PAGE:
Fall Prevention Study Focuses on Wearable Sensors
Researchers hope to learn whether small sensors attached to patients can help identify those at risk for falls.
Up to 1 million people in the United States fall in hospitals every year, says Agency for Healthcare Research and Quality, and when they do, the effects can be far-reaching. Patient falls are not only a safety issue, but a financial one as well.
According to the American Nurse Today, "The average hospital stay for patients who fall is 12.3 days longer, and injuries from falls lead to a 61% increase in patient-care costs."
In addition, if patients injure themselves after falling and their hospital stay is longer, hospitals run the risk of not being reimbursed, says Cindy Rishel, RN, PhD, OCN, administrator of nursing research and practice for the University of Arizona Medical Center-University Campus.
Despite using a falls risk model to identify which patients were at risk for falls, Rishel says her organization's falls rate—considered to be a nursing-sensitive indicator—was all over the map.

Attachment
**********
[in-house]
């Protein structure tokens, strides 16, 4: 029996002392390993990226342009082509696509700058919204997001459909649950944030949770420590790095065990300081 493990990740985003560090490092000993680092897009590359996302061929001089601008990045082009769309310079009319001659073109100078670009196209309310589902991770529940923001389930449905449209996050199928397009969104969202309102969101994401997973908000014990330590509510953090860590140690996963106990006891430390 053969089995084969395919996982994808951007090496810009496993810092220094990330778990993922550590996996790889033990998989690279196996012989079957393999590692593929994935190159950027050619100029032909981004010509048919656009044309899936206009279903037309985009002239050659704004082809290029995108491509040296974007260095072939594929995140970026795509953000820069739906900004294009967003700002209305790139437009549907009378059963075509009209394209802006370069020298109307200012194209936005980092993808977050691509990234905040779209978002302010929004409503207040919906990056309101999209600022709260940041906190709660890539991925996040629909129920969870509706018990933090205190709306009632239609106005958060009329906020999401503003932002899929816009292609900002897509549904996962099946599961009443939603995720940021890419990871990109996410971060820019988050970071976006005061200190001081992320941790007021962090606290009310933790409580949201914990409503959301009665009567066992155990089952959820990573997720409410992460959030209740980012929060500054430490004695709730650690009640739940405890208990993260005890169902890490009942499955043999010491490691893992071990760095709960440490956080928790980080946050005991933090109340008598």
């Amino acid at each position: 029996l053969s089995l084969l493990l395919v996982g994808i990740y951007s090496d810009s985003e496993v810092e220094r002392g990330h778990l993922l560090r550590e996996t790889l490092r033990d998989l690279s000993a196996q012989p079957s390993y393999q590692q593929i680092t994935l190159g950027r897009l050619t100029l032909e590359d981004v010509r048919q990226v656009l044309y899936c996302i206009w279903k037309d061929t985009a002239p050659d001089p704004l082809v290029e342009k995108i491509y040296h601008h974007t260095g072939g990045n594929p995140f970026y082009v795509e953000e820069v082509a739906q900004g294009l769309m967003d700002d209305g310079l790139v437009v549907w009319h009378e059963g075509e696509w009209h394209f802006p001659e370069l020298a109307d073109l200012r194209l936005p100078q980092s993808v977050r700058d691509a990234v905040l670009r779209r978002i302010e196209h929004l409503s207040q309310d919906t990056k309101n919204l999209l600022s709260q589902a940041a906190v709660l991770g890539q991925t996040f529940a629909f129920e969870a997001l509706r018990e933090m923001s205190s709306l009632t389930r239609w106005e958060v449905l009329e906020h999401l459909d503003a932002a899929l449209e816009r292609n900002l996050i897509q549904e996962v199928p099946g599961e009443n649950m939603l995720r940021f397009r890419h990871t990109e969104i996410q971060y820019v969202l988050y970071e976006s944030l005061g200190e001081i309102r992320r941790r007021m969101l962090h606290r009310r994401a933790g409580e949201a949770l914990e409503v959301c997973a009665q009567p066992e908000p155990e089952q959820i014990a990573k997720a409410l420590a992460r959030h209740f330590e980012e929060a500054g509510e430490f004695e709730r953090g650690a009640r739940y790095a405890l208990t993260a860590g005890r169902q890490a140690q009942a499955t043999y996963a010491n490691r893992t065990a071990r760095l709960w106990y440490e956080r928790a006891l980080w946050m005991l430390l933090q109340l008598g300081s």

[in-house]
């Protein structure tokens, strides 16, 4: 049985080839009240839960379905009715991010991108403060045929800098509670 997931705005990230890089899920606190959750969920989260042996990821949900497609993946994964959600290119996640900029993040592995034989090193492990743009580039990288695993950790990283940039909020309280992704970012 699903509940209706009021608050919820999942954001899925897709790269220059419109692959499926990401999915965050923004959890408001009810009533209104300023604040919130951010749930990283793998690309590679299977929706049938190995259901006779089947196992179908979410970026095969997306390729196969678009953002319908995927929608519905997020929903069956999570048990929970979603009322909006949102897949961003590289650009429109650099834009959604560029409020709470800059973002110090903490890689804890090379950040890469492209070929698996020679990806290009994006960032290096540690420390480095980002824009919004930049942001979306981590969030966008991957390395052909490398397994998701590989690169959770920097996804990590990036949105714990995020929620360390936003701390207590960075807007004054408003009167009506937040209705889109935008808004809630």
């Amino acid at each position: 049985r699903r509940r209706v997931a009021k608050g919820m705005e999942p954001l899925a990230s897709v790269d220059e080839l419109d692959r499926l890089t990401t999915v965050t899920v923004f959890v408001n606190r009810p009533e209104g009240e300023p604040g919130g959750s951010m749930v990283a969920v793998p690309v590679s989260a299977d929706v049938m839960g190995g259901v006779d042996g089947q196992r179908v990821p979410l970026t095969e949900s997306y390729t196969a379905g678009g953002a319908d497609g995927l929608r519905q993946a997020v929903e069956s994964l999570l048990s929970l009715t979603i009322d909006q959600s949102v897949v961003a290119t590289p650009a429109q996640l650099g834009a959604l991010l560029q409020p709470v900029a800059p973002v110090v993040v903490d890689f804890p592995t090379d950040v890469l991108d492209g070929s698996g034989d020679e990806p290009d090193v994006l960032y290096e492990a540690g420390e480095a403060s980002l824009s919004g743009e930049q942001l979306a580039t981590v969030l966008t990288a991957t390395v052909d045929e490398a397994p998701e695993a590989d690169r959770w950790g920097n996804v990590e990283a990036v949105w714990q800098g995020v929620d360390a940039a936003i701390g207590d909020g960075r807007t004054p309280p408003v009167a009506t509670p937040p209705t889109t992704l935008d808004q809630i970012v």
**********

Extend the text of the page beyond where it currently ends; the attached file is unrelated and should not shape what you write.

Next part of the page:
"I'm continually looking at the quality data for the entire organization," she says. "Our falls rate was not where we wanted it to be… we [couldn't] seem to get consistent improvement."
- Senators Hear How Two-Midnight Rule Harms Patients, Hospitals
- 3 Management Lessons from a Supermarket Debacle
- Handshaking Spreads Germs. Get Over It.
- Medicare Advantage Carriers See 'No Choice' But to Accept Cuts
- Healthcare Costs Start With What We Eat
- IOM Identifies GME Problems, Calls for Finance Changes
- Hospitals Likely to Outsource ICD-10 at Launch
- Revenue Cycles Get a Boost from Simple JPEG Files
- Anatomy of 3 Health System Rebranding Efforts
- Physicians to Appeal 'Docs v. Glocks' Ruling in FL